'7. At 12:24pm on 16 Dec 2010, Mark wrote:

    Well why have a public vote then?

    Pathetic.'


    I think that's what Simon Cowell is heading Stateside to 'address'.

    At least there is still 'Strictly'.

  • Comment number 18.

    Mark wrote:

    "Firstly, the Time magazine vote is not a popularity contest. I doubt that the appearance of Ayatollah Khomeini on the front page as Man of the Year was a result of his popularity. The vote is about who you think was most influential in world affairs - nothing more, nothing less."

    As it relates to the anti-American foreigners I refereed to it most certainly is a popularity contest. You would have to be naive, ignorant and/or in denial to think otherwise.

    "Secondly, we're not all mindless muppets, believing every lie that our governments tell us in order to deflect attention from their embarrassment over their shortcomings."

    So what exactly was the point in posting valuable sites all around the world that concern America's national security and that could be used by terrorists?

    "What's pathetic is some people's inability to think for themselves, or their insistence on childishly insulting those who actually bother to do so."

    Right, so you assign yourself to do the thinking for those that are democratically appointed and for those that voted? Your statement is a contradiction for you are doing what you accuse others of doing. Just because you do not agree with someone does not mean that they have an "inability to think" for themselves. THAT is "insulting!" Calling people that you disagree with "mindless muppets" is "insulting!" THAT is "pathetic!"

  • Comment number 19.

    Much better choice than the wikileaks fool.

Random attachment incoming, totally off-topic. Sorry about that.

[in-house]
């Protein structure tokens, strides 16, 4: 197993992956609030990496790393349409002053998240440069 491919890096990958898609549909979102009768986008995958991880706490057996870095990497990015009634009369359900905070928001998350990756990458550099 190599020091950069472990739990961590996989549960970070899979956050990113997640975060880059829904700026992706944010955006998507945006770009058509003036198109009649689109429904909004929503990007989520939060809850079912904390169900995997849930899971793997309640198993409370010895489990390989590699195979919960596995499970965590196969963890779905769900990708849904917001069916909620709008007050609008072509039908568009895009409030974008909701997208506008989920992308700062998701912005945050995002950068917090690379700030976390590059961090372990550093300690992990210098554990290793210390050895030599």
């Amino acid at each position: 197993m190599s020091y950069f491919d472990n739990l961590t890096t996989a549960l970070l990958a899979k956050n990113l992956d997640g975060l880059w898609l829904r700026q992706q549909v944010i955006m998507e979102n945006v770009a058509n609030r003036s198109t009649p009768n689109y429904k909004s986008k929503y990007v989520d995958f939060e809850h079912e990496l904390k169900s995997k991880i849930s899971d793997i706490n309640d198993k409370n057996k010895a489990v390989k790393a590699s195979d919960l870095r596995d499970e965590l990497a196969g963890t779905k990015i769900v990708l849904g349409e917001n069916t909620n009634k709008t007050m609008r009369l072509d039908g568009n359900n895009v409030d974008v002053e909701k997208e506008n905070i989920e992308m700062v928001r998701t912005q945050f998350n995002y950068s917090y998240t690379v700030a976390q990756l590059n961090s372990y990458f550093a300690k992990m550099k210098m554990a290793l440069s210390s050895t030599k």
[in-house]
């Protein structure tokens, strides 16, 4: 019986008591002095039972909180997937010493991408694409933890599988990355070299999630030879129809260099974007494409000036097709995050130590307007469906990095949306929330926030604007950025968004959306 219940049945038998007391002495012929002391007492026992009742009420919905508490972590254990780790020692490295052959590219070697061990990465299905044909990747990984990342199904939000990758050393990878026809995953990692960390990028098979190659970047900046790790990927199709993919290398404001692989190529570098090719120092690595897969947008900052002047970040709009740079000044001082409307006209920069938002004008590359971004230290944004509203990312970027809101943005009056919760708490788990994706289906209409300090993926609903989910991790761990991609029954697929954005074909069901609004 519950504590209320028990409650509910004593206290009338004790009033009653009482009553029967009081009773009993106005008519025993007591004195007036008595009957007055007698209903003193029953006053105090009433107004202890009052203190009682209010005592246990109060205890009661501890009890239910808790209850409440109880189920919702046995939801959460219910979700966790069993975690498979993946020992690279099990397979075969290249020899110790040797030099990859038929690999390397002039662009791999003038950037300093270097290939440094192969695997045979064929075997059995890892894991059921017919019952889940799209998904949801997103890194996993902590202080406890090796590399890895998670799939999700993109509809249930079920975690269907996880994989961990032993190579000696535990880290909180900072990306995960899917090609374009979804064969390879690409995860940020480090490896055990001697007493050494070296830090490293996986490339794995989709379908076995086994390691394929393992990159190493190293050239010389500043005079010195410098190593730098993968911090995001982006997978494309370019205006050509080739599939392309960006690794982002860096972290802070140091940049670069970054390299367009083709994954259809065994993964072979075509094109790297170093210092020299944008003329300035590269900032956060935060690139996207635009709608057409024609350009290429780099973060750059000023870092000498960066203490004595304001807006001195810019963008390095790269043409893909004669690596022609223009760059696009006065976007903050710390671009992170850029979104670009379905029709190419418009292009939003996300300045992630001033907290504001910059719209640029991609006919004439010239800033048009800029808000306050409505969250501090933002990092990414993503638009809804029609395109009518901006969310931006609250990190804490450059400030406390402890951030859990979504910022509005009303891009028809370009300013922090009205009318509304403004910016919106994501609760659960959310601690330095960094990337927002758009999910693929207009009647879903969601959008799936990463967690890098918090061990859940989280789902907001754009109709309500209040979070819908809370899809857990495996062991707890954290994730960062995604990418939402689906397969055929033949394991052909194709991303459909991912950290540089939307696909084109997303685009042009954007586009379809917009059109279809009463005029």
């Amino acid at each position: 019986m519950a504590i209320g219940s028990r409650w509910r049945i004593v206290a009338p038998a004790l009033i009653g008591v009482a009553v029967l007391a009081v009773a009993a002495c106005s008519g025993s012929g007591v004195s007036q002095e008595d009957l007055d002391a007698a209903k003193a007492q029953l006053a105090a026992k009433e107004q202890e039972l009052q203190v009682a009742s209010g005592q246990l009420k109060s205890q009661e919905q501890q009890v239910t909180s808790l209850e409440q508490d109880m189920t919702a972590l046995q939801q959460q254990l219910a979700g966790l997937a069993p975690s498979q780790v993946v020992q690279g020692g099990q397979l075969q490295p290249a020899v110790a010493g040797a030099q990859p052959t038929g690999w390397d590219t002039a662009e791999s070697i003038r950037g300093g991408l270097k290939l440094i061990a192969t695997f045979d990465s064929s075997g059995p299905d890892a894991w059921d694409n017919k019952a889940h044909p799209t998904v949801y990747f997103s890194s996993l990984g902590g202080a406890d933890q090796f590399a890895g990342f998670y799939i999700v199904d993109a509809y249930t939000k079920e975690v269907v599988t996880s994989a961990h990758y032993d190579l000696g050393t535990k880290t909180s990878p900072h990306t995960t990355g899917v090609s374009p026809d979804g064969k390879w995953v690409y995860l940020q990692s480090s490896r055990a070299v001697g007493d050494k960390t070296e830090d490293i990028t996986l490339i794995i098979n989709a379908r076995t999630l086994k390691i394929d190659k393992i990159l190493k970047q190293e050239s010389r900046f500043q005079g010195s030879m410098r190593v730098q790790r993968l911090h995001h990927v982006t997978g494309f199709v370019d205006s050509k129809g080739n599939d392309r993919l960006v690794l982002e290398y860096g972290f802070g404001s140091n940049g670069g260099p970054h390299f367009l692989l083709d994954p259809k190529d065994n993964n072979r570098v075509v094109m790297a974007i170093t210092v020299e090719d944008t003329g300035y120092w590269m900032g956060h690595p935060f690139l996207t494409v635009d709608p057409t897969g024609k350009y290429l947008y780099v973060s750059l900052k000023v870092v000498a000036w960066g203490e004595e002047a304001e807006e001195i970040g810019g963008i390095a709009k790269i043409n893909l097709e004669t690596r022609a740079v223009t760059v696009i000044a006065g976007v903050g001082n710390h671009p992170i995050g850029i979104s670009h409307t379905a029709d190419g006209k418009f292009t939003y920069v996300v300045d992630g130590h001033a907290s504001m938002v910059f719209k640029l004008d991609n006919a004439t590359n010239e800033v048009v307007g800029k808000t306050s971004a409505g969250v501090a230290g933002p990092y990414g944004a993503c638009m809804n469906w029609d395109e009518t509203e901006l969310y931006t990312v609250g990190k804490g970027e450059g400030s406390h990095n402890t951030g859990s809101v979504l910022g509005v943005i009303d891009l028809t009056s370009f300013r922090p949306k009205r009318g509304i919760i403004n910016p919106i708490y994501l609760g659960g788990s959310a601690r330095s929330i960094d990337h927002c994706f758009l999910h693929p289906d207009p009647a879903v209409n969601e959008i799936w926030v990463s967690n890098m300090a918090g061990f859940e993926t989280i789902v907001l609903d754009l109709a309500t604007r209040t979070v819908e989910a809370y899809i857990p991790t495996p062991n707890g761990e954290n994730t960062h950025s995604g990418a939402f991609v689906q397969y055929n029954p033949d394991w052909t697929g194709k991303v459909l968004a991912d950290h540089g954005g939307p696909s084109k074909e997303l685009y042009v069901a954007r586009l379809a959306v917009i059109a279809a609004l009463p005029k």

The editor is right - Facebook has changed the entire way people think of the internet by bringing together all the various ways of interacting.

    Assange is little more than a pimple. Wikileaks will not change the world.

    As far as the choice being cowardice - it seems to me the risky option since Assange's childish 4chan buddies love to attack anyone who dares turn their back on their hero. "Back our idea of freedom of speech or we will smash your website up."

    So democratic!

  • Comment number 20.

    AllenT2 wrote :

    "So what exactly was the point in posting valuable sites all around the world that concern America's national security and that could be used by terrorists?"

    You make my point [about parroting government propaganda] for me. This was information already in the public domain. It's clear that no amount of rational discussion can ever persuade a neocon that their government may be doing something wrong, because the US government is infallible to the American right wing.

  • Comment number 21.

    "the US government is infallible to the American right wing."

    tbh i dont really care who won it (obviously a small lie since i was reading about it =P im just in denial so im not associated with anyone =P ) (and thus im associated with u all haha) (anyway this is not the point)

    i just don't think its possible to say this. i know u dont mean everyone in the american right wing. ah well, mebs im just bein picky =P

    plus. i know my english isnt teh same as urs, so u neednt tell me =)

  • Comment number 22.

    maybe the fact tht i didnt read th article but jumped straight to the argument goes to show tht social networks are extremely influential. its what i do on fb everyday, haha just jump in and enjoy the show. =D